Injury report

Courtesy/Freeride World Tour/ESPN

TJ Schiller, Jess McMillan, and Brita Sigourney are all bouncing back from injury this winter.

Brita Sigourney's first run in the 2011 Snowbasin Dew Tour halfpipe was good enough to win the event. On her second lap, confidence high, she attempted her first competition 1080. Without enough speed, Sigourney landed low and broke her pelvis, taking crutches with her to the podium. Four weeks later, she made it to Winter X Europe, but atrophied legs caused Sigourney to break her collarbone. Season over. She's not the only one who suffered season-altering injuries last year. We spoke with several athletes who were benched last year about what they learned when their bodies didn't hold up, and how they plan to make up for lost time this winter.

Athlete: Mark Abma
Diagnosis: Torn MCL after airing off a cliff, landing in his slough and twisting his knee.
Status: Having gone through the rehabilitation process when he did his other knee the previous season, Abma knew the routine. His knee felt "amazing" when he skied in Chile in September.
What I learned: "When you're on top of the game and skiing is your life, that's kind of where you direct all your energy," says Abma. "All of a sudden that's taken away from you and it's kind of just you sitting on the couch staring at the mountains while everybody else is killing it. It's definitely a humbling experience."
Winter plans: Abma says he's going to ease into the season before his filming obligations by touring to new zones he's been exploring on Google Earth.

Athlete: Brita Sigourney
Diagnosis: Broken pelvis and broken collarbone.
Status: Sigourney says she's spending as much time in the gym as possible to help prevent injuries in the upcoming season.
What I learned: "I definitely learned that you should listen to your doctors and you can't rush a recovery," says Sigourney.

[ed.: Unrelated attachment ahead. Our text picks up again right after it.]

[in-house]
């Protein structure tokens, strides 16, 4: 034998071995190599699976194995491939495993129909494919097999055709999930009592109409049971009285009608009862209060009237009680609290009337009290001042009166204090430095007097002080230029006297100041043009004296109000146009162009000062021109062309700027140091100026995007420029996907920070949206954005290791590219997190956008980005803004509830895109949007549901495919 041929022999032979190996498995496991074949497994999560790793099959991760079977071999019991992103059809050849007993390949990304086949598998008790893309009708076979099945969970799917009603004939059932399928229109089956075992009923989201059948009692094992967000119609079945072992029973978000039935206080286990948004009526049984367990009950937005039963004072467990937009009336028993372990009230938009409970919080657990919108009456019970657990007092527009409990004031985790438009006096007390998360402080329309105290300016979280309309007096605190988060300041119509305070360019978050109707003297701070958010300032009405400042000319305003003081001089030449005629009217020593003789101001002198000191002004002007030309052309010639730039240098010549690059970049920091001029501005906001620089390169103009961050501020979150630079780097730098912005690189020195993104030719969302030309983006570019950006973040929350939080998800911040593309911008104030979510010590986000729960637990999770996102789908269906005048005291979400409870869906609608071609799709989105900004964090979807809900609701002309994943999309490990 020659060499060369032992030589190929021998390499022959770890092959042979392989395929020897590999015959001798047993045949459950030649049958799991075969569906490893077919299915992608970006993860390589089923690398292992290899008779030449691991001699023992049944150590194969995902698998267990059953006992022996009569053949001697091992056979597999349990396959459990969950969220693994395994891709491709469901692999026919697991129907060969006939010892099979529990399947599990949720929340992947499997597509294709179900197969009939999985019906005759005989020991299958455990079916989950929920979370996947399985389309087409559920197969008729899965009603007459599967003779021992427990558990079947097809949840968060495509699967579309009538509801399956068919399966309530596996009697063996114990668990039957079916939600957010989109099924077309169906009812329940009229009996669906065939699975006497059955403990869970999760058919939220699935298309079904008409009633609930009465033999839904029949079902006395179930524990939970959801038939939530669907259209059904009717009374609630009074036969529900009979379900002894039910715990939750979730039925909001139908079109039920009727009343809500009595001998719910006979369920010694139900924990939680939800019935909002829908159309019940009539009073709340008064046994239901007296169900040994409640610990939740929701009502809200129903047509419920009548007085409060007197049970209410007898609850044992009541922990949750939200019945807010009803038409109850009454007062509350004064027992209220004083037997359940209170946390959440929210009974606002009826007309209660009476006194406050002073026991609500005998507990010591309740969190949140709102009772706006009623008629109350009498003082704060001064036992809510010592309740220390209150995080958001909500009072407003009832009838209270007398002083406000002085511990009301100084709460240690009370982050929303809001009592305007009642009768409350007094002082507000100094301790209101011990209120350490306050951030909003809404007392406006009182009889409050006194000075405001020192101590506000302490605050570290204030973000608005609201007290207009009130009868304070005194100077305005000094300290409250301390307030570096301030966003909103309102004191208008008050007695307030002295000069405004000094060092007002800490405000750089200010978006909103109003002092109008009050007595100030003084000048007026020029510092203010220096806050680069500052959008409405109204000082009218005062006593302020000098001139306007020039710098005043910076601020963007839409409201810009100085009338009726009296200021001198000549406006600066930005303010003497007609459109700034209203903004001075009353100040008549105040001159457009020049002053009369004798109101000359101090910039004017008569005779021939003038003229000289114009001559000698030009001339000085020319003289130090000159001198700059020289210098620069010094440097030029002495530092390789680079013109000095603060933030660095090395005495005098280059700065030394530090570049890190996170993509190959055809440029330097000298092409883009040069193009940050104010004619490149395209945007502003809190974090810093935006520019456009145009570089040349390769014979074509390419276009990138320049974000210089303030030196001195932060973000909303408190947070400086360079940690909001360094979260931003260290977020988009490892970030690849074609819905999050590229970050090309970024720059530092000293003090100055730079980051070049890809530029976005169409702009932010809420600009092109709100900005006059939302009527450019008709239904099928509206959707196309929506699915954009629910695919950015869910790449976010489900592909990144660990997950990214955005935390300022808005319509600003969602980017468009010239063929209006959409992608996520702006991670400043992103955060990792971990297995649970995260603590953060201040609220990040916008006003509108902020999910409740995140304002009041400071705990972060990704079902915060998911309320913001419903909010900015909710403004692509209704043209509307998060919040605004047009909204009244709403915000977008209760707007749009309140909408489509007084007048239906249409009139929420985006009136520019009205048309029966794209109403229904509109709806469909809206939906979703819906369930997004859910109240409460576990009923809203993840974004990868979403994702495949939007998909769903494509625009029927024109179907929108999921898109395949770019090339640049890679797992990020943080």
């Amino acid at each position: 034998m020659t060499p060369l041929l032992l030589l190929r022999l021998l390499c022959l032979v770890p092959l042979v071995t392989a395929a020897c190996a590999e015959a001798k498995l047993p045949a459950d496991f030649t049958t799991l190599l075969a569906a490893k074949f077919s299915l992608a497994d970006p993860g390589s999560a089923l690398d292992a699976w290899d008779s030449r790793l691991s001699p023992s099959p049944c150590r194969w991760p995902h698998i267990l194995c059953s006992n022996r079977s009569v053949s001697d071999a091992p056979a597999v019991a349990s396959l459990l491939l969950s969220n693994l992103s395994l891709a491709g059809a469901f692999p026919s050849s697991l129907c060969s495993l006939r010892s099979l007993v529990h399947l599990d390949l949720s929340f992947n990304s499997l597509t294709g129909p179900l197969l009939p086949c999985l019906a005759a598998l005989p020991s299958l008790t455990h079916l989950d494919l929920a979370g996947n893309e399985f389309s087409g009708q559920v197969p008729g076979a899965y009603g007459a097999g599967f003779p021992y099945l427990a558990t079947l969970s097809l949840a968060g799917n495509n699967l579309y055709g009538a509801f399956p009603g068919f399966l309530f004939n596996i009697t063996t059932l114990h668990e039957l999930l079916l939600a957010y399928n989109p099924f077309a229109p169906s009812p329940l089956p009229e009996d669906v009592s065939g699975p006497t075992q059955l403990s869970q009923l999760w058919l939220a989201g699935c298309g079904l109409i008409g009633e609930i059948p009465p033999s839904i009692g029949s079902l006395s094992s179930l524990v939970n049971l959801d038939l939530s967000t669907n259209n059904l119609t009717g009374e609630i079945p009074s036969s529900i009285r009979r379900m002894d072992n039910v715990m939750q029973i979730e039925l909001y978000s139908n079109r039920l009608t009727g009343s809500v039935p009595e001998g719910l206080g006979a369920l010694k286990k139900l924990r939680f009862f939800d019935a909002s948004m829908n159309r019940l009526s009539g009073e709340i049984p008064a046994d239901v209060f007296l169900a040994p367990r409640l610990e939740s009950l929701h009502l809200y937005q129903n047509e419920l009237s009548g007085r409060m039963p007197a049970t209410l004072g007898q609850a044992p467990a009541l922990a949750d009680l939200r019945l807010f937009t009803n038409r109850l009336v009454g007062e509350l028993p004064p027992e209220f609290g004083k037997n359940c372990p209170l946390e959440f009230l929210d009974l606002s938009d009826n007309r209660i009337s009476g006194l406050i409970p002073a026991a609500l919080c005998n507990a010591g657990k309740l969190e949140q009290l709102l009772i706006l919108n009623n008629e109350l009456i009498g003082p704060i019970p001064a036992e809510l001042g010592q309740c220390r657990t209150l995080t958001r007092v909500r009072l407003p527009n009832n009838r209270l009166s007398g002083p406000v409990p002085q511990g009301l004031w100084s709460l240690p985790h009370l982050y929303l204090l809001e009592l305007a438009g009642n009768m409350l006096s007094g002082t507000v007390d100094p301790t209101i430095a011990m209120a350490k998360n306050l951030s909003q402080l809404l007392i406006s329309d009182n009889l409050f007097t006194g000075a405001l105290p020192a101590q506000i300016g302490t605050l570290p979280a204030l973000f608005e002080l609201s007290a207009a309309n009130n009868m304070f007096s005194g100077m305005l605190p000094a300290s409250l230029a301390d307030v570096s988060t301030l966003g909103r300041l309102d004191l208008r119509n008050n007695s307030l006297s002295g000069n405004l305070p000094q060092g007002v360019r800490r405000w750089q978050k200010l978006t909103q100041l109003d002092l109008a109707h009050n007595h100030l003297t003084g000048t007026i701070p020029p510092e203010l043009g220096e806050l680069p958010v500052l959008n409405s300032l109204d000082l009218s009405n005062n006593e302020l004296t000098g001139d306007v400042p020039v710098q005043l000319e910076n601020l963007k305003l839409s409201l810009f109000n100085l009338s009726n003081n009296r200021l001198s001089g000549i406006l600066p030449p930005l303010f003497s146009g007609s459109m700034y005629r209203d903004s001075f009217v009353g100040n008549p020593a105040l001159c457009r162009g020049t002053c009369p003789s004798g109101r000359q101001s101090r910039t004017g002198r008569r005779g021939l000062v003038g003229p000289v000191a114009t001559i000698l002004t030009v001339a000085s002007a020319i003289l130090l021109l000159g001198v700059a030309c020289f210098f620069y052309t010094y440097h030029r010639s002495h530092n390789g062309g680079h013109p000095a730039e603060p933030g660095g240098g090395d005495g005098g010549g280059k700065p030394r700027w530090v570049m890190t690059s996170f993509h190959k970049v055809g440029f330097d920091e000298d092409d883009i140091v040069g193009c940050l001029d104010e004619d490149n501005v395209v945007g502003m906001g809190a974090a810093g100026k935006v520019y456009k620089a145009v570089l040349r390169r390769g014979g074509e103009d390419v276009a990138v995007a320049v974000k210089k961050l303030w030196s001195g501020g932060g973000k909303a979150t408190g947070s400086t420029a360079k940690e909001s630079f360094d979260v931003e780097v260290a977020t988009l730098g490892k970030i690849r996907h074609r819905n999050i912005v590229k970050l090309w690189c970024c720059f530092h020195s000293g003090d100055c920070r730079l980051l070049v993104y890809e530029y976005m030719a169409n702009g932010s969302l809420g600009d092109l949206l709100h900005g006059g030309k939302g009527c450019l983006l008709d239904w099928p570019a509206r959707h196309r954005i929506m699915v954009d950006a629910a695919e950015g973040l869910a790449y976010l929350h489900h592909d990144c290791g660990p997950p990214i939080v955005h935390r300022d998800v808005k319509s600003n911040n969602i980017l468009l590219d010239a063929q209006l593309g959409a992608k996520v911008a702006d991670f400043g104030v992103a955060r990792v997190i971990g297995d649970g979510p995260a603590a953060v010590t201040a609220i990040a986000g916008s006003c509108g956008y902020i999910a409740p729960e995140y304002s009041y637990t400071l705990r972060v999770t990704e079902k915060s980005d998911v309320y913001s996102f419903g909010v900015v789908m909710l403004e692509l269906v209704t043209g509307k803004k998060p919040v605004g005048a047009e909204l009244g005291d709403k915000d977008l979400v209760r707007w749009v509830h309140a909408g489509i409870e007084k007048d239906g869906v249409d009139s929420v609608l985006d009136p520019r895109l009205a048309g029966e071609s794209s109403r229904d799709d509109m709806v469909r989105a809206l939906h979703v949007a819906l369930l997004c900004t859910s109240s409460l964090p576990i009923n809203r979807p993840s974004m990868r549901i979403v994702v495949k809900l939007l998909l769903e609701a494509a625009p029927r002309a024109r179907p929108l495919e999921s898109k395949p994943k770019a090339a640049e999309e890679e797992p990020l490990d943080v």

Winter plans: Look for the 21-year-old to be stomping those 1080s and finding a place atop the podium.

Athlete: Jess McMillan
Diagnosis: Filming with Warren Miller Entertainment in Chile in Sept. 2010, McMillan went into a high-speed tomahawk in a couloir when the snow unexpectedly transitioned from hero to bulletproof. She suffered a 30-degree subluxation of the C1 through C5. Basically, she dislocated her head.
Status: By not seeking medical attention until her back seized up while driving in the U.S. several weeks later, McMillan turned a month-long injury into a 10-month stay on the disabled list. Now she's 100 percent good to go, she says.
What I learned: "First and foremost, listen to your body," says McMillan. "I kept ignoring the symptoms. When your body tells you it's hurt, it's hurt. Whether that means taking some time off or going to see someone for help, there are reasons we feel pain, and ignoring that pain makes it worse."
Winter plans: McMillan says she'll be back on the Freeride World Tour and back in front of the lens for Warren Miller this season.

Athlete: TJ Schiller
Diagnosis: On the day before last season's first Dew Tour competition, Schiller overshot a jump, landed in the flats and suffered an ACL meniscus tear with a bone contusion, as his fibula smashed his tibia.
Status: Due to the severity of the injury, Schiller had to get a replacement ACL using hamstring grafts and has been rehabbing for 11 months. He was set to go to New Zealand with the Canadian Freeskiing Team recently, when he twisted his knee and aggravated the injury. At the time of this interview, he was getting fitted for a knee brace so he could go ski groomers at Cypress Mountain the following day.
What I learned: "I got into yoga this year," says Schiller. "I gained a lot of flexibility from that, flexibility I didn't know I had."
Winter plans: "I'm going to try to take it easy, build up slowly till my confidence is back, then it's throw-down time," he says. "I'm going to go win some stuff and take flat landings like a boss."

Athlete: Pep Fujas
Diagnosis: Fujas did a 360 off of a pillow and landed awkwardly, tearing the anterior talofibular and anterior tibiofibular ligaments in his ankle.
Status: Fujas' ankle is 100 percent. "I'm pretty hungry, strong and ready to have some fun," he says.
What I learned: "I learned that regardless of how many times you get hurt, it doesn't get any easier," said Fujas.
Winter plans: From Russia to Japan and Alaska, commitments with Poor Boyz and Nimbus, Fujas' winter is booked.

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